As a key technique for enabling artificial intelligence, machine learning (ML) has been shown to be capable of solving complex problems without explicit programming. Motivated by its successful applications to many practical tasks like image recognition and recommendation systems, both industry and the research community have advocated the applications of ML in wireless communication. This paper comprehensively surveys the recent advances of the applications of ML in wireless communication, which are classified as: resource management in the MAC layer, networking and mobility management in the network layer, and localization in the application layer. The applications in resource management further include power control, spectrum management, backhaul management, cache management, beamformer design, and computation resource management, while ML-based networking focuses on the applications in base station (BS) clustering, BS switching control, user association, and routing. Each aspect is further categorized according to the adopted ML techniques. Additionally, given the extensiveness of the research area, challenges and unresolved issues are presented to facilitate future studies, where the topics of ML-based network slicing, infrastructure update to support ML-based paradigms, open data sets and platforms for researchers, theoretical guidance for ML implementation, and so on are discussed.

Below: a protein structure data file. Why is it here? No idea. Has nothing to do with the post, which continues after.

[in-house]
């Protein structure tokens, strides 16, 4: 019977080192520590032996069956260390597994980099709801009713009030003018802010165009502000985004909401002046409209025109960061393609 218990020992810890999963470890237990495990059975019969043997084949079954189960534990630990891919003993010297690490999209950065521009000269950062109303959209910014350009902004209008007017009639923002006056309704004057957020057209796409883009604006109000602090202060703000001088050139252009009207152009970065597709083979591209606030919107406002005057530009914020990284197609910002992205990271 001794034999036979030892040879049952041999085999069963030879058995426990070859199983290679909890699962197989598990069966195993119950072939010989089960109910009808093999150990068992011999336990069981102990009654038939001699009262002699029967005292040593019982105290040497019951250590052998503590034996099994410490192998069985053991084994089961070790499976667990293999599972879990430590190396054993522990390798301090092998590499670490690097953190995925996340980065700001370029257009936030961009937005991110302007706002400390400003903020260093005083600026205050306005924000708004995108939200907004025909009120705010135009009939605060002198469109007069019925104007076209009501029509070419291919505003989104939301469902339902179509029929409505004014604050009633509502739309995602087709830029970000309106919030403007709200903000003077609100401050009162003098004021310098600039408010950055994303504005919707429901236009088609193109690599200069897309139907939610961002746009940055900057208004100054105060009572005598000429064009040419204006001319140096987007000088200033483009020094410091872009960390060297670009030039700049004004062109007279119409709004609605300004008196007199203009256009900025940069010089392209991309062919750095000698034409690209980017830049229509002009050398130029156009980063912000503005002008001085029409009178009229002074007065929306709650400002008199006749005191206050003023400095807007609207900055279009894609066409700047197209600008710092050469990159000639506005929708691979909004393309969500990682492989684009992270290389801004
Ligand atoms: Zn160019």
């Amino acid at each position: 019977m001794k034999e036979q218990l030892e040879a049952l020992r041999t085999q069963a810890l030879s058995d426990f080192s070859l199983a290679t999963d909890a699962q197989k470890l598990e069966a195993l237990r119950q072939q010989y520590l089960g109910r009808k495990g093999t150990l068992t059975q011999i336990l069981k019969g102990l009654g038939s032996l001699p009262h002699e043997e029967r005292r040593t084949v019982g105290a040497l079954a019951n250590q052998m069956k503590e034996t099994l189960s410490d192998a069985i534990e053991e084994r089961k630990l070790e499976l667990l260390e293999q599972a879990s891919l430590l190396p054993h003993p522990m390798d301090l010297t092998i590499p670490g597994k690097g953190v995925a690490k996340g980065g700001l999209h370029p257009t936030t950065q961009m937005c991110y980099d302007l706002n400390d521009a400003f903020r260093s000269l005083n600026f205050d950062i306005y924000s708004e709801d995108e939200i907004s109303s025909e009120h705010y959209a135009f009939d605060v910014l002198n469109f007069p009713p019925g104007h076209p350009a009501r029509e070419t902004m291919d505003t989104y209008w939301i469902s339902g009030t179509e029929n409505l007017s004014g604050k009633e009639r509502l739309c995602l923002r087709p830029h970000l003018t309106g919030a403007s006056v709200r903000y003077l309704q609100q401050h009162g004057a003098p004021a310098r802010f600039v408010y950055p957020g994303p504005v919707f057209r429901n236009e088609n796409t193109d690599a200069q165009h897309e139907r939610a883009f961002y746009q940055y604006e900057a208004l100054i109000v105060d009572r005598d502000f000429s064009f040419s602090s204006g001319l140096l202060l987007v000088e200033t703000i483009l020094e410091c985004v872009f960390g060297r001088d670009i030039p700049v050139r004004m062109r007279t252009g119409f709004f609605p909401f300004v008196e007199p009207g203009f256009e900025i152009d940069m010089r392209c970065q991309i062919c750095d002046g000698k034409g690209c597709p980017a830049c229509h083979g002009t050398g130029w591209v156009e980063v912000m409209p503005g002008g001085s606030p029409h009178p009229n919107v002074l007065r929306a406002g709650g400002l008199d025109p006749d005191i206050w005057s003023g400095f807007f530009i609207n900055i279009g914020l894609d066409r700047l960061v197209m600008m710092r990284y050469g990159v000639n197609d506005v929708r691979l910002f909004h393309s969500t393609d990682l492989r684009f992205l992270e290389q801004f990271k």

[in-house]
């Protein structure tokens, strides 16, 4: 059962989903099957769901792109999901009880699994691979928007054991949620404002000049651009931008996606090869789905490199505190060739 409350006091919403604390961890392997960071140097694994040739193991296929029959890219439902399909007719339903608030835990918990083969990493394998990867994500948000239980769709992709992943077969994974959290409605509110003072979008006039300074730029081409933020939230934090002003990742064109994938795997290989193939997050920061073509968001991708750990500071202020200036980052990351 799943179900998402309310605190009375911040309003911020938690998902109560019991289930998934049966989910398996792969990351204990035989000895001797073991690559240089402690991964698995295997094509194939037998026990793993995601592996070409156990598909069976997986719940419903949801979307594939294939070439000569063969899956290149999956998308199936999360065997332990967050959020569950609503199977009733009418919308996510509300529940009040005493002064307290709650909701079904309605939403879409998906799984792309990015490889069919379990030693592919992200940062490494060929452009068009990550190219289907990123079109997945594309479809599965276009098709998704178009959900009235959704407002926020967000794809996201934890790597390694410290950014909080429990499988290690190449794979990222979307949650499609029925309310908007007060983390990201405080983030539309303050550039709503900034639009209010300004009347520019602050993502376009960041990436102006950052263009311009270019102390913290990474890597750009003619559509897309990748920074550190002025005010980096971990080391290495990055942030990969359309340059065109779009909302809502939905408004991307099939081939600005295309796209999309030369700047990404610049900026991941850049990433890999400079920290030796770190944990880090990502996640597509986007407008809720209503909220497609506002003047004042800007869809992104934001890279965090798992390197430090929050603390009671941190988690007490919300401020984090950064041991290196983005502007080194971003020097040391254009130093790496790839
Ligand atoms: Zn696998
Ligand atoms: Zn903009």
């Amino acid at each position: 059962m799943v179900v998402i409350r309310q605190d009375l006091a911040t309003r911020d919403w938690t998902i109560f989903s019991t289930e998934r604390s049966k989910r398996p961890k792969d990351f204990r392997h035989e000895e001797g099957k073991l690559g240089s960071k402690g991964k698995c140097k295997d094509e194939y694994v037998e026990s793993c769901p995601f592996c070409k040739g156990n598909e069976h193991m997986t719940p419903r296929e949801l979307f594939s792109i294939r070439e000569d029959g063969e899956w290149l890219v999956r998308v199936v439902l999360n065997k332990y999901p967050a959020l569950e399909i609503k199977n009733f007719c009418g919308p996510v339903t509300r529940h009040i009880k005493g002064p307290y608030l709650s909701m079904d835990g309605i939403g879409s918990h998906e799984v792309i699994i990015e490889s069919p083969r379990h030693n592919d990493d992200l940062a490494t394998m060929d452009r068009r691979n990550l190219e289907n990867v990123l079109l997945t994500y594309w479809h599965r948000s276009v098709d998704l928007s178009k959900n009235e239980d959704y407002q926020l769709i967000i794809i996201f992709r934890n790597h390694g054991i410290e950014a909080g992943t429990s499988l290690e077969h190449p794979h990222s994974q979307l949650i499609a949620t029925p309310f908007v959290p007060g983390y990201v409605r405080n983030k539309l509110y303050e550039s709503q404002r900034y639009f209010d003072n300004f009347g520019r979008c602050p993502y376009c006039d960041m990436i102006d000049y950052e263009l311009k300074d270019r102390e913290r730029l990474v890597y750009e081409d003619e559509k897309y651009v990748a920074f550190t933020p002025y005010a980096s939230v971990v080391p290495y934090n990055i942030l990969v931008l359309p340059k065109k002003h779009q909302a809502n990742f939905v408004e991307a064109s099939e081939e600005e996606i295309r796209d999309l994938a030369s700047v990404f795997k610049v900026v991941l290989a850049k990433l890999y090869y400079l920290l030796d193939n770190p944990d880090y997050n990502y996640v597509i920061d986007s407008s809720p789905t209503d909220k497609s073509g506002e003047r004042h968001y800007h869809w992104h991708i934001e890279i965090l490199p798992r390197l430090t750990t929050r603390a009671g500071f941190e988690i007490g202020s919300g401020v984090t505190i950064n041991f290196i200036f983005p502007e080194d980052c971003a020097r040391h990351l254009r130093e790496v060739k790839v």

* 27 pages,8 figures 

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LingYi: Medical Conversational Question Answering System based on Multi-modal Knowledge Graphs

Apr 20, 2022
Fei Xia, Bin Li, Yixuan Weng, Shizhu He, Kang Liu, Bin Sun, Shutao Li, Jun Zhao